First it was Seattle, now Shell Oil will send two damaged Arctic drilling rigs to Asia for major repairs that could put at risk plans to resume a search for oil next summer off Alaska’s North Slope.
One of the rigs, the Kulluk, which has no propulsion system, was being towed to Seattle on Dec. 31 when it broke free amid fierce storms and went aground off Alaska’s Kodiak Island. Officials later refloated it.
A second drilling ship, one that moves under its own power, the Noble Discoverer, has problems with its propulsion system and could require an engine replacement, said Curtis Smith, Shell’s spokesman in Alaska.
“A number of shipyards in Asia have the available dry-dock facilities and capacity to best execute these types of projects,” Smith said.
Both vessels will be “dry towed” to the Asian shipyards, Smith said. That typically involves loading them onto larger vessels for transport.
Work to prepare the rigs for a first year of drilling last summer occurred at Vigor Shipyards in Puget Sound, and both rigs initially were going to return to Washington for additional work, Smith said.
It is unclear when the rigs will head to Asia, or whether they workers can repair them in time to drill this summer off Alaska’s North Slope, where Shell is working on a seven-year, $4.5 billion effort to find new oil.
“We have not made any final decision on 2013 drilling in Alaska,” said Smith. “The outcomes of inspections and the scope of repairs needed in Asia will decide that.”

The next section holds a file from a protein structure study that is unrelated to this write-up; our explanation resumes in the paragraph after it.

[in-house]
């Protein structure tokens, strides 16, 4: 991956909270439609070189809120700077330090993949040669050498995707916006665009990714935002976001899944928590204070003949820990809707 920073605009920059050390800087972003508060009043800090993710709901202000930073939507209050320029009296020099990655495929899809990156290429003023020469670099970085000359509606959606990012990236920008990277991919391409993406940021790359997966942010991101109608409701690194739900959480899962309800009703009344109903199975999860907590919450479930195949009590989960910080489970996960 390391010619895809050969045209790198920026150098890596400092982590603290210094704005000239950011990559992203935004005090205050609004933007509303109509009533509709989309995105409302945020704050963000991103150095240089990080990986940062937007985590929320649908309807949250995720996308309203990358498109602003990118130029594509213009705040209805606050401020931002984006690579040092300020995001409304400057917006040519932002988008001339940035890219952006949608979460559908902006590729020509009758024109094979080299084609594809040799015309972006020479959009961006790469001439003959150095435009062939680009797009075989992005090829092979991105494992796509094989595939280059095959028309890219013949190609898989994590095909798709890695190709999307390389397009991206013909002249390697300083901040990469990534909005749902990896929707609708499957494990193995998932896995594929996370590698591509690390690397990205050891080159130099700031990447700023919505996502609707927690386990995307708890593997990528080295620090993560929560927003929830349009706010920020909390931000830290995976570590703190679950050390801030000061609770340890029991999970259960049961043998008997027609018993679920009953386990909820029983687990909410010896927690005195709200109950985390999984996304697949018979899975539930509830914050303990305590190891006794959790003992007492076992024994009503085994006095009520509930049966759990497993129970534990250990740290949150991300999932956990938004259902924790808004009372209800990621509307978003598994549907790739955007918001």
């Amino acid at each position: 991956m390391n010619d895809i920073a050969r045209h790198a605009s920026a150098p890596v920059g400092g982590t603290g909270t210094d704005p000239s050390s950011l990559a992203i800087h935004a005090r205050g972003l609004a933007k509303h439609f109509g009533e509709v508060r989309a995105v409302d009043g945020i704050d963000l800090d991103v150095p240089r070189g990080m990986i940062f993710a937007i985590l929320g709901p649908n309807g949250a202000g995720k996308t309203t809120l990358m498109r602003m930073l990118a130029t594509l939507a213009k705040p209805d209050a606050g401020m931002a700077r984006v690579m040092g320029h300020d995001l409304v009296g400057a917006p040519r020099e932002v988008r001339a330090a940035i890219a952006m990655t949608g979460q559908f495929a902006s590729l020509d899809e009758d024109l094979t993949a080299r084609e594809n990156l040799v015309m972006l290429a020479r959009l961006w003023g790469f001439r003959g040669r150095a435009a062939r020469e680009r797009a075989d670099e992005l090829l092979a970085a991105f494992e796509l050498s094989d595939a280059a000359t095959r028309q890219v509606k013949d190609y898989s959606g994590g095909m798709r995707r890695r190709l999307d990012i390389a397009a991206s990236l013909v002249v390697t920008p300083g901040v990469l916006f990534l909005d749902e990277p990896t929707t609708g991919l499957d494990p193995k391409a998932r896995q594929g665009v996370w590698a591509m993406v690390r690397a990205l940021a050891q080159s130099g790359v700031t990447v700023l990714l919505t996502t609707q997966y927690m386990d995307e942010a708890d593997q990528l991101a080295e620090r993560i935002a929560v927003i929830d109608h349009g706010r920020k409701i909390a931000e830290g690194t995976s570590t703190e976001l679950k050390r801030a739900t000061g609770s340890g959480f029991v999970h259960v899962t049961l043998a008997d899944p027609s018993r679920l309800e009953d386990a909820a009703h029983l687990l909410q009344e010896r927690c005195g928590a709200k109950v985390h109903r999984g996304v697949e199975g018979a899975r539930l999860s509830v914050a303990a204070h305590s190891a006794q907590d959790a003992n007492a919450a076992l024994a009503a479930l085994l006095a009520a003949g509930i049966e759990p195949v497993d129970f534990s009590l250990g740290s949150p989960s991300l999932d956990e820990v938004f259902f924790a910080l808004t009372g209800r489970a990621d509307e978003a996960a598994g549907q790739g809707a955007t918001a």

The problems that have beset the drill rigs may strengthen the position of environmentalists who have repeatedly sued to stop or postpone exploration they say risks an oil spill that would be nearly impossible to clean up.
The repairs also could give the Obama administration more time to decide whether to allow Shell to continue operations in two Arctic seas after repeated accidents, failed inspections and mechanical problems, which have called into question the company’s safety management.
The administration has supported Shell’s efforts to explore what could be a huge new oil field with the potential to produce hundreds of millions of barrels of oil over decades.
But two separate federal inquiries — one into the grounding of the Kulluk, and a more general review of Shell’s safety controls and oversight of contractors — have also stalled its plans.
Shell executives said the decision to send the two drill vessels to Asia, where there are extensive dry-dock facilities, for repair work, was voluntary and they do not know the extent of the work needed.
For drilling to proceed, Shell needs two vessels, one to stand by to drill relief wells in case of a blowout. It would be difficult to find other suitable ships for drilling in the Arctic.
Shell executives said the Kulluk suffered damage to its hull when it grounded in a storm on Sitkalidak Island. Seawater also caused electrical damage.
The Noble Discoverer dragged its anchor last July and nearly ran aground on the Alaska coast. Four months later it suffered damage by an explosion and fire while still in port in the Aleutian Islands. In late November, a Coast Guard inspection team found problems with its pollution-control systems.